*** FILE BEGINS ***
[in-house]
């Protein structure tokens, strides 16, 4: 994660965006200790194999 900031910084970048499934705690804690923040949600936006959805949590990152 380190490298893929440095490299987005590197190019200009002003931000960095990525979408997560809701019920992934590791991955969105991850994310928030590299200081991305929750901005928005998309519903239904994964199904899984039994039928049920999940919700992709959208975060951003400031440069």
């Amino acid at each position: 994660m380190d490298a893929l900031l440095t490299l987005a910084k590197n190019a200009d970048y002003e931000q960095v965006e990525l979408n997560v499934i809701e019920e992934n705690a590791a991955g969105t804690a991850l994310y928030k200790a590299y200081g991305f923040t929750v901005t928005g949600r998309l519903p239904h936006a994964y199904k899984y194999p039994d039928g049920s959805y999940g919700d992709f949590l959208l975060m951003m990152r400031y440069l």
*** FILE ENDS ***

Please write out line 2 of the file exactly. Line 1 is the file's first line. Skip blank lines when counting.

């Protein structure tokens, strides 16, 4: 994660965006200790194999 900031910084970048499934705690804690923040949600936006959805949590990152 380190490298893929440095490299987005590197190019200009002003931000960095990525979408997560809701019920992934590791991955969105991850994310928030590299200081991305929750901005928005998309519903239904994964199904899984039994039928049920999940919700992709959208975060951003400031440069």